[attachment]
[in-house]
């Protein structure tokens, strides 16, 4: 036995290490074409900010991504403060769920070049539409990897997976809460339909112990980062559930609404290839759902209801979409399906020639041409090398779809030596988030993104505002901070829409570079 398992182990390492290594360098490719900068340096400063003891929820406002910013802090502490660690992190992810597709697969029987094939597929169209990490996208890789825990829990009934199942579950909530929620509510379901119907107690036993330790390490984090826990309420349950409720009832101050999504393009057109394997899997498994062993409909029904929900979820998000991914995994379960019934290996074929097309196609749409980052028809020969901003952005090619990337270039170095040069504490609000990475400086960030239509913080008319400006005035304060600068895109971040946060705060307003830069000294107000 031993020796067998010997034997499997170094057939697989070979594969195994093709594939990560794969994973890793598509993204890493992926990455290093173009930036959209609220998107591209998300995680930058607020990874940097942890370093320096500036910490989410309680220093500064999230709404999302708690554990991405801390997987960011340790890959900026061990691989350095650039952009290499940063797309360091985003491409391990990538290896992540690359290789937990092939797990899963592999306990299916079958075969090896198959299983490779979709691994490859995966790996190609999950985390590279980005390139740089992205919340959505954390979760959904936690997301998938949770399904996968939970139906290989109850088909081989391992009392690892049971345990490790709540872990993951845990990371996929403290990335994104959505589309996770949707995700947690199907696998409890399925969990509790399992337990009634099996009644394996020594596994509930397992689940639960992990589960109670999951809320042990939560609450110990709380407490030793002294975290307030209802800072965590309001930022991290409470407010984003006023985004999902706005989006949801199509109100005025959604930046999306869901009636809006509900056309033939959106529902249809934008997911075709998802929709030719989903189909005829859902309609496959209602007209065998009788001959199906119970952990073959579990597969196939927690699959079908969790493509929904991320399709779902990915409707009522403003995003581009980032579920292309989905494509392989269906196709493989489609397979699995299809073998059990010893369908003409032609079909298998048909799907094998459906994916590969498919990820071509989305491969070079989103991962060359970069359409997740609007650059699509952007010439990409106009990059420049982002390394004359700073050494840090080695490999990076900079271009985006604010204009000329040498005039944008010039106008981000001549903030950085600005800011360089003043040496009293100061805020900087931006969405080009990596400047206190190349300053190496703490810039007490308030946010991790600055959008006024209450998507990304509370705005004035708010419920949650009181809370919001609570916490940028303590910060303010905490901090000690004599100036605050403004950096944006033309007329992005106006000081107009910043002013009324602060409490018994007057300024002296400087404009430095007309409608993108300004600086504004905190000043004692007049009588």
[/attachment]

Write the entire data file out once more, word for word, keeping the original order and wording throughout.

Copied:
[in-house]
């Protein structure tokens, strides 16, 4: 036995290490074409900010991504403060769920070049539409990897997976809460339909112990980062559930609404290839759902209801979409399906020639041409090398779809030596988030993104505002901070829409570079 398992182990390492290594360098490719900068340096400063003891929820406002910013802090502490660690992190992810597709697969029987094939597929169209990490996208890789825990829990009934199942579950909530929620509510379901119907107690036993330790390490984090826990309420349950409720009832101050999504393009057109394997899997498994062993409909029904929900979820998000991914995994379960019934290996074929097309196609749409980052028809020969901003952005090619990337270039170095040069504490609000990475400086960030239509913080008319400006005035304060600068895109971040946060705060307003830069000294107000 031993020796067998010997034997499997170094057939697989070979594969195994093709594939990560794969994973890793598509993204890493992926990455290093173009930036959209609220998107591209998300995680930058607020990874940097942890370093320096500036910490989410309680220093500064999230709404999302708690554990991405801390997987960011340790890959900026061990691989350095650039952009290499940063797309360091985003491409391990990538290896992540690359290789937990092939797990899963592999306990299916079958075969090896198959299983490779979709691994490859995966790996190609999950985390590279980005390139740089992205919340959505954390979760959904936690997301998938949770399904996968939970139906290989109850088909081989391992009392690892049971345990490790709540872990993951845990990371996929403290990335994104959505589309996770949707995700947690199907696998409890399925969990509790399992337990009634099996009644394996020594596994509930397992689940639960992990589960109670999951809320042990939560609450110990709380407490030793002294975290307030209802800072965590309001930022991290409470407010984003006023985004999902706005989006949801199509109100005025959604930046999306869901009636809006509900056309033939959106529902249809934008997911075709998802929709030719989903189909005829859902309609496959209602007209065998009788001959199906119970952990073959579990597969196939927690699959079908969790493509929904991320399709779902990915409707009522403003995003581009980032579920292309989905494509392989269906196709493989489609397979699995299809073998059990010893369908003409032609079909298998048909799907094998459906994916590969498919990820071509989305491969070079989103991962060359970069359409997740609007650059699509952007010439990409106009990059420049982002390394004359700073050494840090080695490999990076900079271009985006604010204009000329040498005039944008010039106008981000001549903030950085600005800011360089003043040496009293100061805020900087931006969405080009990596400047206190190349300053190496703490810039007490308030946010991790600055959008006024209450998507990304509370705005004035708010419920949650009181809370919001609570916490940028303590910060303010905490901090000690004599100036605050403004950096944006033309007329992005106006000081107009910043002013009324602060409490018994007057300024002296400087404009430095007309409608993108300004600086504004905190000043004692007049009588």